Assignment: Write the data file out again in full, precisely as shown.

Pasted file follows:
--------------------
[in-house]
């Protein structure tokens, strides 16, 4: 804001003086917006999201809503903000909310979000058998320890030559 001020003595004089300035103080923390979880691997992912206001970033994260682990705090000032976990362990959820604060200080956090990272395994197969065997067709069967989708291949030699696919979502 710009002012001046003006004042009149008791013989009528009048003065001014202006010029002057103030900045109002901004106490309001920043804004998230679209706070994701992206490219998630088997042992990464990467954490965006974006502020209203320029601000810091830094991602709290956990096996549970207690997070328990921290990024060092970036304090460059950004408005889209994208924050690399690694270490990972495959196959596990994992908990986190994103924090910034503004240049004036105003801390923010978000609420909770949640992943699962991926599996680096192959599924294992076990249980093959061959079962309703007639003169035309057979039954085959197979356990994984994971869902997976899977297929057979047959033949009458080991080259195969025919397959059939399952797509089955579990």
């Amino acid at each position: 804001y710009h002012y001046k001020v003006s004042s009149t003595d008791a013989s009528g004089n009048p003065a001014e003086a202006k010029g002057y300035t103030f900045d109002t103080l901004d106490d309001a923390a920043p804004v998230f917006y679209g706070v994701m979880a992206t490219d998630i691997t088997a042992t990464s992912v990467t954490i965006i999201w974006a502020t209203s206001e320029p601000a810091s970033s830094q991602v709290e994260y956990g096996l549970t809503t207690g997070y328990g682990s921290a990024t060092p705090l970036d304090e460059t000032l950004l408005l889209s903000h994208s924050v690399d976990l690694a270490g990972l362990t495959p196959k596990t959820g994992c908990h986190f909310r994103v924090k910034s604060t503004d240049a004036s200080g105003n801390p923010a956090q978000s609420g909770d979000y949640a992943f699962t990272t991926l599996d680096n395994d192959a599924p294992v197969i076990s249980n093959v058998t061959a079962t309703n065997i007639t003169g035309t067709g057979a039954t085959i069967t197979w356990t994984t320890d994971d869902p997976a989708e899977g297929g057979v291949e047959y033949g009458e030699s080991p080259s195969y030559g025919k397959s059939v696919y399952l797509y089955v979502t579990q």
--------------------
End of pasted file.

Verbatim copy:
[in-house]
């Protein structure tokens, strides 16, 4: 804001003086917006999201809503903000909310979000058998320890030559 001020003595004089300035103080923390979880691997992912206001970033994260682990705090000032976990362990959820604060200080956090990272395994197969065997067709069967989708291949030699696919979502 710009002012001046003006004042009149008791013989009528009048003065001014202006010029002057103030900045109002901004106490309001920043804004998230679209706070994701992206490219998630088997042992990464990467954490965006974006502020209203320029601000810091830094991602709290956990096996549970207690997070328990921290990024060092970036304090460059950004408005889209994208924050690399690694270490990972495959196959596990994992908990986190994103924090910034503004240049004036105003801390923010978000609420909770949640992943699962991926599996680096192959599924294992076990249980093959061959079962309703007639003169035309057979039954085959197979356990994984994971869902997976899977297929057979047959033949009458080991080259195969025919397959059939399952797509089955579990």
């Amino acid at each position: 804001y710009h002012y001046k001020v003006s004042s009149t003595d008791a013989s009528g004089n009048p003065a001014e003086a202006k010029g002057y300035t103030f900045d109002t103080l901004d106490d309001a923390a920043p804004v998230f917006y679209g706070v994701m979880a992206t490219d998630i691997t088997a042992t990464s992912v990467t954490i965006i999201w974006a502020t209203s206001e320029p601000a810091s970033s830094q991602v709290e994260y956990g096996l549970t809503t207690g997070y328990g682990s921290a990024t060092p705090l970036d304090e460059t000032l950004l408005l889209s903000h994208s924050v690399d976990l690694a270490g990972l362990t495959p196959k596990t959820g994992c908990h986190f909310r994103v924090k910034s604060t503004d240049a004036s200080g105003n801390p923010a956090q978000s609420g909770d979000y949640a992943f699962t990272t991926l599996d680096n395994d192959a599924p294992v197969i076990s249980n093959v058998t061959a079962t309703n065997i007639t003169g035309t067709g057979a039954t085959i069967t197979w356990t994984t320890d994971d869902p997976a989708e899977g297929g057979v291949e047959y033949g009458e030699s080991p080259s195969y030559g025919k397959s059939v696919y399952l797509y089955v979502t579990q």